The practical effect of these two regulations is to blunt the effectiveness of the Buy American Act by removing any domestic content requirement from the vast majority of Government procurements. All that is required in most instances to satisfy the Buy American Act is “manufacture” in the United States – which has historically been a low bar.

The rulemaking invites comments in additional areas:

  • Commercial IT. Acquisitions of commercial IT are exempt by statute from the Buy American Act. Commenters are invited to describe under what circumstances current marketplace conditions support narrowing or lifting the statutory waiver.
  • Services. Comments are invited in response to the following questions: How can the Federal Government promote the use of Made in America services? What standards or methodologies might be considered that could be easily adapted by commercial sellers? Are there critical services that should be accorded price preferences, and if so, why?
  • Trade Agreements Act. The public is invited to make recommendations as to how to maintain and increase domestic production in critical industries in acquisitions subject to trade obligations.
  • Product-by-product approach. Commenters are invited to make recommendations as to whether and why certain products or categories of products should have more stringent content standards than others.
  • Waivers and exceptions. Comments are invited on the use of waivers and exceptions to the Buy American statute, including proposals to narrow or expand the scope of existing waivers; ensure appropriate interpretation of existing waivers, and policies or practices to ensure that unnecessary waivers are not granted.
  • Improving the Federal Government’s ability to enforce the content standards in the Buy American statute, including by verifying domestic content levels.

Taken together, these topics constitute an across-the-board review of regulations implementing the Buy American Act and have the potential to facilitate a comprehensive review of the existing rules.

Regulatory Changes to Address the Three Topics Raised in Executive Order 14005

The proposed rulemaking also engages each of the issues raised in Executive Order 14005.

With respect to potential replacement of the “component test” with a value-added test, the rulemaking does not include proposed regulatory language. Instead, the rule makers seek additional information regarding the strengths and shortcomings of the component test, and request public comment on how domestic content might be better calculated to achieve the purposes of the Buy American Act.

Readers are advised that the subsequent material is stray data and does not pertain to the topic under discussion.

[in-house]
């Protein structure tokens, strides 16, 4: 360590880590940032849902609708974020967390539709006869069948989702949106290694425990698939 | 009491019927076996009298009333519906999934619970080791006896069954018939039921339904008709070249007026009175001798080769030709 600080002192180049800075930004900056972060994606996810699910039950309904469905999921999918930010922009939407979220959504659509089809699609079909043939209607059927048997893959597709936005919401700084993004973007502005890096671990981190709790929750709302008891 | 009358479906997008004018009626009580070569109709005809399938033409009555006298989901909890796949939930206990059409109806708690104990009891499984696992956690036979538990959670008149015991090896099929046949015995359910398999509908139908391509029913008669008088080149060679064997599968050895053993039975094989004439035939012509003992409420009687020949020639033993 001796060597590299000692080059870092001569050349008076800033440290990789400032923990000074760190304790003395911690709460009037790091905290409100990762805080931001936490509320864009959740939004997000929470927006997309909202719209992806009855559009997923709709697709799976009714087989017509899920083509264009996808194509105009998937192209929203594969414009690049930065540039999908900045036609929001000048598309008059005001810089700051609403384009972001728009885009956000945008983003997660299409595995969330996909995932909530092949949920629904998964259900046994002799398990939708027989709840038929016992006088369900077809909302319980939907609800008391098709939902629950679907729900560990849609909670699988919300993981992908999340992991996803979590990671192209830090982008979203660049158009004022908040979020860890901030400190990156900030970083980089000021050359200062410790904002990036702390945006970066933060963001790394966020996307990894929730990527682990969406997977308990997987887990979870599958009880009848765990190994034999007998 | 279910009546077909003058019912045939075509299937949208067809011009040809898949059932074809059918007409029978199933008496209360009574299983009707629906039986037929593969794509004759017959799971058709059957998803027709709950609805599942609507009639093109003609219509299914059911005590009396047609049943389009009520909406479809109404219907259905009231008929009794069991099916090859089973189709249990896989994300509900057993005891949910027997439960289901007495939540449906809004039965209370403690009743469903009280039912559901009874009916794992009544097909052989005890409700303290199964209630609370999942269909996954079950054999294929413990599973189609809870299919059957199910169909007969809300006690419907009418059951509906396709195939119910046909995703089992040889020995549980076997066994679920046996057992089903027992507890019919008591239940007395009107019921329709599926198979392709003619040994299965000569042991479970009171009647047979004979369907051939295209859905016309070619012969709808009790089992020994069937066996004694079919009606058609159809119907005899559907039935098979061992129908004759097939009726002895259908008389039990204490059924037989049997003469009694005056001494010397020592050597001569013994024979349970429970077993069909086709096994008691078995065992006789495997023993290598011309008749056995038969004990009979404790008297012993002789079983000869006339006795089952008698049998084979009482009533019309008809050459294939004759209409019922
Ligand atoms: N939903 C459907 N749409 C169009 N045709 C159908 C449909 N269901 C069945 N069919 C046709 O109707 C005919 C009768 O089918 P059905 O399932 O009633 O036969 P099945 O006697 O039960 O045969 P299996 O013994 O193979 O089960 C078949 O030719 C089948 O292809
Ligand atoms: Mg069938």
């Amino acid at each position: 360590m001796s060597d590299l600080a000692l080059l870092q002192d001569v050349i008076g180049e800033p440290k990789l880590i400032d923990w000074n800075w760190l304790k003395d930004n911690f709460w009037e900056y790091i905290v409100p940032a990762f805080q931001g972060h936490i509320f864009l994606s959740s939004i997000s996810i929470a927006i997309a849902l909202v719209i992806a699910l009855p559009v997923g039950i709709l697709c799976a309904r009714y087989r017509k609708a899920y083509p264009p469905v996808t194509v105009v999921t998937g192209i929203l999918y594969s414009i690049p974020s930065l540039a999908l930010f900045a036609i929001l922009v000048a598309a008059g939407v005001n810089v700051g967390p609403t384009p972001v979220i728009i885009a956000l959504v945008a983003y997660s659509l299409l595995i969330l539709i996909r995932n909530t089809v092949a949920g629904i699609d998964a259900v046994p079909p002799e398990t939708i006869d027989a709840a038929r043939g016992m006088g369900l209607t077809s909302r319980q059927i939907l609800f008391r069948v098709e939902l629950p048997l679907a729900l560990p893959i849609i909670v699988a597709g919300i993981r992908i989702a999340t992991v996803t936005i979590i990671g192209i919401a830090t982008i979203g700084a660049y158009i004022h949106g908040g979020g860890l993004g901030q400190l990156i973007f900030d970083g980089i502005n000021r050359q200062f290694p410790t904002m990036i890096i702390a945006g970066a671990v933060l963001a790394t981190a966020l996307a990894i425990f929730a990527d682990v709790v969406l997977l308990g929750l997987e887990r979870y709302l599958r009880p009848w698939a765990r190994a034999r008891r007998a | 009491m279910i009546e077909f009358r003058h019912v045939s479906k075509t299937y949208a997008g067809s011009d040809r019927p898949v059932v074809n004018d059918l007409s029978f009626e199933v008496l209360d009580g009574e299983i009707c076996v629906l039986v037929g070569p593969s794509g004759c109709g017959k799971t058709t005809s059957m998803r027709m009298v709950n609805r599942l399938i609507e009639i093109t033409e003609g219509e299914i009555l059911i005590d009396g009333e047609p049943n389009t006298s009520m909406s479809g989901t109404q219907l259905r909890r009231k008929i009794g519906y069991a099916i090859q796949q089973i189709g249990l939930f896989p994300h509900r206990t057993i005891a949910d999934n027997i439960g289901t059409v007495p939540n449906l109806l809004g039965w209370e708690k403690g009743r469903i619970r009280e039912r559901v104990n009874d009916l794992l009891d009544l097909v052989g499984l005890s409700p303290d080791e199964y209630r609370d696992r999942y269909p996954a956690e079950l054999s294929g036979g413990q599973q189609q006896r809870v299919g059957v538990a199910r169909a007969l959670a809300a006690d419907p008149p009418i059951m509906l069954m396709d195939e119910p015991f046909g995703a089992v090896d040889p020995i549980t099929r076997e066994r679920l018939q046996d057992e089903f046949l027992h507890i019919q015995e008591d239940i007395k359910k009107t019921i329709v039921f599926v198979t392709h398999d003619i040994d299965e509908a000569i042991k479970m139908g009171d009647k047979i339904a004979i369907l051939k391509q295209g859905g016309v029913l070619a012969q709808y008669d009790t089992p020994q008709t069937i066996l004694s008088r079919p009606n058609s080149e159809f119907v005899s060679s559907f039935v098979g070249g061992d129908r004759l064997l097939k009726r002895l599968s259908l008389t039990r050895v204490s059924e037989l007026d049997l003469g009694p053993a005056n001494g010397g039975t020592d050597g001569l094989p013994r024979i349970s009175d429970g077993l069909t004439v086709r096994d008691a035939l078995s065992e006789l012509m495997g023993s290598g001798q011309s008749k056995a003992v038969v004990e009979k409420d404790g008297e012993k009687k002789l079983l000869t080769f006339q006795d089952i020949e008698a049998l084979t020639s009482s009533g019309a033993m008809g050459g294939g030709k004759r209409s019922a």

With respect to the increase in domestic content requirements, the proposed rule would increase domestic content requirements incrementally, from 55 percent to 60 percent, to 65 percent in 2024, and to 75 percent in 2029 – with a “fall back” provision to allow continued use of a lower threshold if domestic industry is unable to keep up with the increases.

On the issue of increasing the price preferences, the proposed rule includes a framework for having a higher price preference for “critical” supplies and construction materials. The proposed rule includes only the framework for this concept – a separate rulemaking will address what products are “critical” and the extent of the price preference.

As alluded to above, the “component test,” and the related domestic content requirement and price preference, are of limited practical relevance in most Government procurements. The proposed rule itself notes that “[b]ecause of the World Trade Organization—Government Procurement Agreement (WTO GPA) and the Trade Agreements Act (TAA), domestic content rules do not currently apply to most non-DoD goods acquisitions over $182,000.” In fact, based on data recorded in the Federal Procurement Database System-Next Generation (FPDS-NG) for 2020, less than 0.1% of Federal Government contracts (by value) were on contracts below the Trade Agreements Act threshold but above the micro-purchase threshold to which the “component test” potentially applies.[3]

Nonetheless, changes in the “component test,” domestic content requirement, and price preference could become important if regulators reconsider and remove the regulatory provisions that blunt the effectiveness of the Buy American Act.

[1] The Buy American Act applies to US government procurement of articles, materials, and supplies, and is distinct from Buy America (no “n”) provisions that apply to state and local infrastructure projects funded by the U.S. government. 
[2]Some vendors, however, may find marketing value in declaring themselves “Buy American Act” compliant regardless of the importance of the qualification to their award prospects.
[3] Although small business set-aside contracts and certain DoD procurements at or above $182,000 are not subject to the Trade Agreements Act, and thus the “component test” sometimes will apply to those contracts as well, when taken in context with other statutory exceptions to the Buy American Act (e.g., non-availability; resale) – the number of contracts where the “component test” applies is relatively small.